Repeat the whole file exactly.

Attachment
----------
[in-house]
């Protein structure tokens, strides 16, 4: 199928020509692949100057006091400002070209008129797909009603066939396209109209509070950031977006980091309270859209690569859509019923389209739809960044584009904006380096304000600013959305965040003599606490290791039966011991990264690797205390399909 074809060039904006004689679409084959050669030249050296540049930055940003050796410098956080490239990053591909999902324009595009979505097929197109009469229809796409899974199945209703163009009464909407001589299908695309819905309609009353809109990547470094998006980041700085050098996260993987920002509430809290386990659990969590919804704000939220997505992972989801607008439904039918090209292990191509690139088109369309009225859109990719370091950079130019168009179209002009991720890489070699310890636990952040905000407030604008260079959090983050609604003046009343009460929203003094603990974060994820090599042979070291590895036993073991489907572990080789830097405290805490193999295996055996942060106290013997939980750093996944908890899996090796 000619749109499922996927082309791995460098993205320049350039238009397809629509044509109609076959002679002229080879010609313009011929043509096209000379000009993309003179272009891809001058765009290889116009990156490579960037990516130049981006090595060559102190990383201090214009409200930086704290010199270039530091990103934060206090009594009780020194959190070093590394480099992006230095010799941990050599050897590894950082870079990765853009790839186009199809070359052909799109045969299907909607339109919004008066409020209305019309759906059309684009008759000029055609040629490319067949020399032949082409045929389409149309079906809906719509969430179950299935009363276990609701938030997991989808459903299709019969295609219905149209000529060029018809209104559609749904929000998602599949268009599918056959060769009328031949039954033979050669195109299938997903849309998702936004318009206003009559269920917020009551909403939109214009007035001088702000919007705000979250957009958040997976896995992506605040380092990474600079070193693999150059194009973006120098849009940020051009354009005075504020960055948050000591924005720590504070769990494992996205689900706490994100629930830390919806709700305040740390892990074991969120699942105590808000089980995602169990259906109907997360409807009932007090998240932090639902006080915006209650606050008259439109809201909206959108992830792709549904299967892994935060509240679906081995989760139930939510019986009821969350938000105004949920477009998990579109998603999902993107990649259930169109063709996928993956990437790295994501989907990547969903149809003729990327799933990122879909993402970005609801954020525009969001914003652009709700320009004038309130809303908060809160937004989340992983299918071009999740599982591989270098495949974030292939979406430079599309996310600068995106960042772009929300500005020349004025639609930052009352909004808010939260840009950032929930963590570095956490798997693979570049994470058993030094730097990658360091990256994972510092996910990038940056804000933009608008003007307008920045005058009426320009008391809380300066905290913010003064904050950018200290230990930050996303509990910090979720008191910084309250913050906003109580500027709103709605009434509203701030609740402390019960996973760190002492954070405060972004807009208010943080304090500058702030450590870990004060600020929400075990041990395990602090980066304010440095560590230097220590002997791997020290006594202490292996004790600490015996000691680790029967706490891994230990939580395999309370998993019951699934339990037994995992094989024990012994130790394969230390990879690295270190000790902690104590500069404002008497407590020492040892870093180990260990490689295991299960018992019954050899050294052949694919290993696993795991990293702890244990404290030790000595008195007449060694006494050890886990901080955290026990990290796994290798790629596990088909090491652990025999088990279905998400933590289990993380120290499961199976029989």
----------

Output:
[in-house]
């Protein structure tokens, strides 16, 4: 199928020509692949100057006091400002070209008129797909009603066939396209109209509070950031977006980091309270859209690569859509019923389209739809960044584009904006380096304000600013959305965040003599606490290791039966011991990264690797205390399909 074809060039904006004689679409084959050669030249050296540049930055940003050796410098956080490239990053591909999902324009595009979505097929197109009469229809796409899974199945209703163009009464909407001589299908695309819905309609009353809109990547470094998006980041700085050098996260993987920002509430809290386990659990969590919804704000939220997505992972989801607008439904039918090209292990191509690139088109369309009225859109990719370091950079130019168009179209002009991720890489070699310890636990952040905000407030604008260079959090983050609604003046009343009460929203003094603990974060994820090599042979070291590895036993073991489907572990080789830097405290805490193999295996055996942060106290013997939980750093996944908890899996090796 000619749109499922996927082309791995460098993205320049350039238009397809629509044509109609076959002679002229080879010609313009011929043509096209000379000009993309003179272009891809001058765009290889116009990156490579960037990516130049981006090595060559102190990383201090214009409200930086704290010199270039530091990103934060206090009594009780020194959190070093590394480099992006230095010799941990050599050897590894950082870079990765853009790839186009199809070359052909799109045969299907909607339109919004008066409020209305019309759906059309684009008759000029055609040629490319067949020399032949082409045929389409149309079906809906719509969430179950299935009363276990609701938030997991989808459903299709019969295609219905149209000529060029018809209104559609749904929000998602599949268009599918056959060769009328031949039954033979050669195109299938997903849309998702936004318009206003009559269920917020009551909403939109214009007035001088702000919007705000979250957009958040997976896995992506605040380092990474600079070193693999150059194009973006120098849009940020051009354009005075504020960055948050000591924005720590504070769990494992996205689900706490994100629930830390919806709700305040740390892990074991969120699942105590808000089980995602169990259906109907997360409807009932007090998240932090639902006080915006209650606050008259439109809201909206959108992830792709549904299967892994935060509240679906081995989760139930939510019986009821969350938000105004949920477009998990579109998603999902993107990649259930169109063709996928993956990437790295994501989907990547969903149809003729990327799933990122879909993402970005609801954020525009969001914003652009709700320009004038309130809303908060809160937004989340992983299918071009999740599982591989270098495949974030292939979406430079599309996310600068995106960042772009929300500005020349004025639609930052009352909004808010939260840009950032929930963590570095956490798997693979570049994470058993030094730097990658360091990256994972510092996910990038940056804000933009608008003007307008920045005058009426320009008391809380300066905290913010003064904050950018200290230990930050996303509990910090979720008191910084309250913050906003109580500027709103709605009434509203701030609740402390019960996973760190002492954070405060972004807009208010943080304090500058702030450590870990004060600020929400075990041990395990602090980066304010440095560590230097220590002997791997020290006594202490292996004790600490015996000691680790029967706490891994230990939580395999309370998993019951699934339990037994995992094989024990012994130790394969230390990879690295270190000790902690104590500069404002008497407590020492040892870093180990260990490689295991299960018992019954050899050294052949694919290993696993795991990293702890244990404290030790000595008195007449060694006494050890886990901080955290026990990290796994290798790629596990088909090491652990025999088990279905998400933590289990993380120290499961199976029989």